URUMQI, July 10 (Xinhua) -- Muslims across Xinjiang Uygur Autonomous Region in northwest China celebrated the Corban Festival on Sunday. It is also known as Eid al-Adha or the Feast of the Sacrifice, one of the major festivals of Muslims in China.
In the ancient city of Kashgar, a scenic spot in southern Xinjiang, people danced heartily around a circle in the morning, lifting their legs and swinging their arms with rhythmic bursts of shouting.
After the dance, resident Elijan Arken and his 4-year-old son hurried home. "My mom and my wife got up early today, and there is a big feast table full of delicious food waiting for us at home," he said with a smile.
Hundreds of kilometers north of Kashgar sits the home of Erken Rehim, a farmer in Yuli County, Mongolian Autonomous Prefecture of Bayingolin. The aroma of stewed mutton wafted through the courtyard, and local specialties such as Sanzi (or fried dough twists) and cakes filled the table, as well as candies sent by Erken Rehim's friend Liu Yongqiang on Saturday.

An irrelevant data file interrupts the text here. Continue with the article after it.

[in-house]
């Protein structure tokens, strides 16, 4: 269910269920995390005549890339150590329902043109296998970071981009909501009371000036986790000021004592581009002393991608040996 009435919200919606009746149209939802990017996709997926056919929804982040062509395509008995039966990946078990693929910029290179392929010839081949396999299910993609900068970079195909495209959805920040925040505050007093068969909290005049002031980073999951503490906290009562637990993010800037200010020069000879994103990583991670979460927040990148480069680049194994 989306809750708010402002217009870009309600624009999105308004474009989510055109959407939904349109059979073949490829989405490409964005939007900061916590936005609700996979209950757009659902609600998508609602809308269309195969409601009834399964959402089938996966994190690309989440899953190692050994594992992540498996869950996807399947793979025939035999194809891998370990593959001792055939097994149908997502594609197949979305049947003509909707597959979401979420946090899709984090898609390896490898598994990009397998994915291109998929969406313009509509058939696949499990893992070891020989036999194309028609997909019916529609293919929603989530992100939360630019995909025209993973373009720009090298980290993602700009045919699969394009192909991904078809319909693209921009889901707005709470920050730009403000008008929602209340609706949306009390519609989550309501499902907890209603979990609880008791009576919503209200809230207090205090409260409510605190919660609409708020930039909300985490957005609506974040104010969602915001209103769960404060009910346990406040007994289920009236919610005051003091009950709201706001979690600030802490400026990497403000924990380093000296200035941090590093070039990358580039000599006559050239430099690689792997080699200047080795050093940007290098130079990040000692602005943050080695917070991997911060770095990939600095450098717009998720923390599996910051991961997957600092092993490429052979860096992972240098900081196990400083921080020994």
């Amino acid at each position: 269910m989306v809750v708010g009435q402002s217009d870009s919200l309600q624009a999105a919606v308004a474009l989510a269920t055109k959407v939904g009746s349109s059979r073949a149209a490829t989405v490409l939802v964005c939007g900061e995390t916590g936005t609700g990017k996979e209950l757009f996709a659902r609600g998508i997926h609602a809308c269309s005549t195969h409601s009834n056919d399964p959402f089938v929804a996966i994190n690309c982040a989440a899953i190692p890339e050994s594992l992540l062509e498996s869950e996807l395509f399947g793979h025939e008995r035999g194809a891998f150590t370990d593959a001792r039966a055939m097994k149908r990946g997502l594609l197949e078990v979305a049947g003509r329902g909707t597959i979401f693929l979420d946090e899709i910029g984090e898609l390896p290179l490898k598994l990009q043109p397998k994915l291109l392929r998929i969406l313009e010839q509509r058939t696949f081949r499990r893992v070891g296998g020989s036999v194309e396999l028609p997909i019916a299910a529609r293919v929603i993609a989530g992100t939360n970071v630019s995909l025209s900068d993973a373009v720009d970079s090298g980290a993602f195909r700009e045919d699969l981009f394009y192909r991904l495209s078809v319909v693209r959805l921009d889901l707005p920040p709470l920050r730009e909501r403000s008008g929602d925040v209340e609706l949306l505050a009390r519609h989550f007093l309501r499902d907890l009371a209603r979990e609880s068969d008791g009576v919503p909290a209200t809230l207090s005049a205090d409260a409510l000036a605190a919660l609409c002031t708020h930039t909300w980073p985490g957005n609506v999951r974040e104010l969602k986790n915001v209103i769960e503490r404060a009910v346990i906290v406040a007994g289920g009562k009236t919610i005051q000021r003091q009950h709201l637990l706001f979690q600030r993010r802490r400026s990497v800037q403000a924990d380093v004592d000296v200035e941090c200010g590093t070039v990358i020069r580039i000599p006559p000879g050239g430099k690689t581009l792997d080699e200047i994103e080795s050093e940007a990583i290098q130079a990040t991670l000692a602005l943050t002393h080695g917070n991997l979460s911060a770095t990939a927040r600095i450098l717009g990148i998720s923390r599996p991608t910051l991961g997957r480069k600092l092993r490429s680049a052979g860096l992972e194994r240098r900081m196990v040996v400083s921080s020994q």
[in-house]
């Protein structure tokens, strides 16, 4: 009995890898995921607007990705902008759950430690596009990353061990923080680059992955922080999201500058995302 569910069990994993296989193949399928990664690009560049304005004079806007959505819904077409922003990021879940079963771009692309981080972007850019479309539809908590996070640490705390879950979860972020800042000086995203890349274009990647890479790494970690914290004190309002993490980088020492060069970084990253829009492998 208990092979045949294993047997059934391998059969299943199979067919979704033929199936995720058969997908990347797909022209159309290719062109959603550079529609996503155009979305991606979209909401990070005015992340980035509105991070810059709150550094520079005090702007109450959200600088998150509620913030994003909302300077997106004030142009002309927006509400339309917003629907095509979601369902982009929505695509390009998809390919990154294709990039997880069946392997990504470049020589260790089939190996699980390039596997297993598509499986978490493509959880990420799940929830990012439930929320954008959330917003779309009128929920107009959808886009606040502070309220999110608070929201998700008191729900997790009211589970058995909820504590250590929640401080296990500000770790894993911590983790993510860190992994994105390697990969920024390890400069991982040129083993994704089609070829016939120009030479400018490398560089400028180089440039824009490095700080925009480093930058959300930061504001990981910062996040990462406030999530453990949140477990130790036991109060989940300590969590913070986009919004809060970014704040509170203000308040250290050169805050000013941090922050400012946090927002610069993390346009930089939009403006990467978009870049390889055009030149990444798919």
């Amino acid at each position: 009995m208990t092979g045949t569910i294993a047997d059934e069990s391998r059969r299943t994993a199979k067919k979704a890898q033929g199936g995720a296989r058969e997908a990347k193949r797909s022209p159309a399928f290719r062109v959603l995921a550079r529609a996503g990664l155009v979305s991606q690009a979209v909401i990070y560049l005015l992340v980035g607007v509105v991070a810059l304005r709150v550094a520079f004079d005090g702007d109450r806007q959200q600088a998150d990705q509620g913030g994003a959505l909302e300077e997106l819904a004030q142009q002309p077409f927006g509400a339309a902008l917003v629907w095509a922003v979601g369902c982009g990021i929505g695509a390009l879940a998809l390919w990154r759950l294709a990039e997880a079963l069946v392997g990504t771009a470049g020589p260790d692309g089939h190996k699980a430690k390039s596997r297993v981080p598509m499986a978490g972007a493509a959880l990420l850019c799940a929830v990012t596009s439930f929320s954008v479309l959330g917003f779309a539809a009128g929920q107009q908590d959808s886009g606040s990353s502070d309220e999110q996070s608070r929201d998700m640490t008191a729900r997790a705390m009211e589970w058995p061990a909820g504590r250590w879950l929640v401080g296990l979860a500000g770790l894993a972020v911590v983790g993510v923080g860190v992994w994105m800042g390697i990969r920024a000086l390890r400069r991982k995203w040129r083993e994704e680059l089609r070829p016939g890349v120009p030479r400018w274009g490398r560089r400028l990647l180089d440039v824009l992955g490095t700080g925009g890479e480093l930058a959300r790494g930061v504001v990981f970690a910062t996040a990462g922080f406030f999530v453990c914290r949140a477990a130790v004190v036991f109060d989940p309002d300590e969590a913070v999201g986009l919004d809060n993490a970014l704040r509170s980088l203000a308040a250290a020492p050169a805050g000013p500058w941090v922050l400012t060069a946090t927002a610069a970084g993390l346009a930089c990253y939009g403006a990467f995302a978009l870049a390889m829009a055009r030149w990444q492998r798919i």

Erken Rehim said he and Liu have known each other for 18 years and often exchange views on cotton planting techniques.
Although Erken Rehim was busy preparing for the holiday these days, he still went to the cotton fields every day. "Thanks to a bumper harvest last year, I have repaid almost all of the loans for agricultural materials," he said.
With various celebrations, residents of all ethnic groups in Xinjiang enjoy three days off during the festival. Coupled with the weekend, there is a five-day-long holiday, during which all toll roads are free of charge, and local authorities guarantee sufficient supplies of meat, vegetables, fruits, and cakes at stable prices in markets.
Driving more than 340 km from the regional capital Urumqi in the morning, Kalihar Adal of Kazak ethnic group tasted the milk tea cooked by his mom at noon in Altay.
"The newly built desert expressway brings home closer. The taste of home is the taste of the holiday," Kalihar Adal said.